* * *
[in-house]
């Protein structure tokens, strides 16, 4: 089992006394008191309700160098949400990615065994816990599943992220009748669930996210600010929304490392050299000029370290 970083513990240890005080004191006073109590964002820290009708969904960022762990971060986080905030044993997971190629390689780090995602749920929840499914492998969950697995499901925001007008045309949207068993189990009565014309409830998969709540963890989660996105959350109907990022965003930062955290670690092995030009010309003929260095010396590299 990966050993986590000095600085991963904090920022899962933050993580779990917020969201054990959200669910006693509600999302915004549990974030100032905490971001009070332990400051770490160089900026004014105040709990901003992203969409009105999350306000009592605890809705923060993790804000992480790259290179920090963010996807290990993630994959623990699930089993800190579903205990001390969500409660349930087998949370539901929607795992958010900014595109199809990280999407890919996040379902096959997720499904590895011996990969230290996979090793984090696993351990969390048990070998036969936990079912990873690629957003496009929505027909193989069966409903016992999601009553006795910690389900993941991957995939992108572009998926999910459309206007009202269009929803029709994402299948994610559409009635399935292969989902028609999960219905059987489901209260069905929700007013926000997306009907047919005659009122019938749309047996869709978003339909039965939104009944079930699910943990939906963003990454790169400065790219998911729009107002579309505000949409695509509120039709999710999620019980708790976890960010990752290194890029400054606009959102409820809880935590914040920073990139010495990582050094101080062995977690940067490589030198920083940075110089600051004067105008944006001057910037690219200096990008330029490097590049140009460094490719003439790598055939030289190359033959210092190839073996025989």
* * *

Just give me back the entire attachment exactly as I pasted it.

[in-house]
């Protein structure tokens, strides 16, 4: 089992006394008191309700160098949400990615065994816990599943992220009748669930996210600010929304490392050299000029370290 970083513990240890005080004191006073109590964002820290009708969904960022762990971060986080905030044993997971190629390689780090995602749920929840499914492998969950697995499901925001007008045309949207068993189990009565014309409830998969709540963890989660996105959350109907990022965003930062955290670690092995030009010309003929260095010396590299 990966050993986590000095600085991963904090920022899962933050993580779990917020969201054990959200669910006693509600999302915004549990974030100032905490971001009070332990400051770490160089900026004014105040709990901003992203969409009105999350306000009592605890809705923060993790804000992480790259290179920090963010996807290990993630994959623990699930089993800190579903205990001390969500409660349930087998949370539901929607795992958010900014595109199809990280999407890919996040379902096959997720499904590895011996990969230290996979090793984090696993351990969390048990070998036969936990079912990873690629957003496009929505027909193989069966409903016992999601009553006795910690389900993941991957995939992108572009998926999910459309206007009202269009929803029709994402299948994610559409009635399935292969989902028609999960219905059987489901209260069905929700007013926000997306009907047919005659009122019938749309047996869709978003339909039965939104009944079930699910943990939906963003990454790169400065790219998911729009107002579309505000949409695509509120039709999710999620019980708790976890960010990752290194890029400054606009959102409820809880935590914040920073990139010495990582050094101080062995977690940067490589030198920083940075110089600051004067105008944006001057910037690219200096990008330029490097590049140009460094490719003439790598055939030289190359033959210092190839073996025989």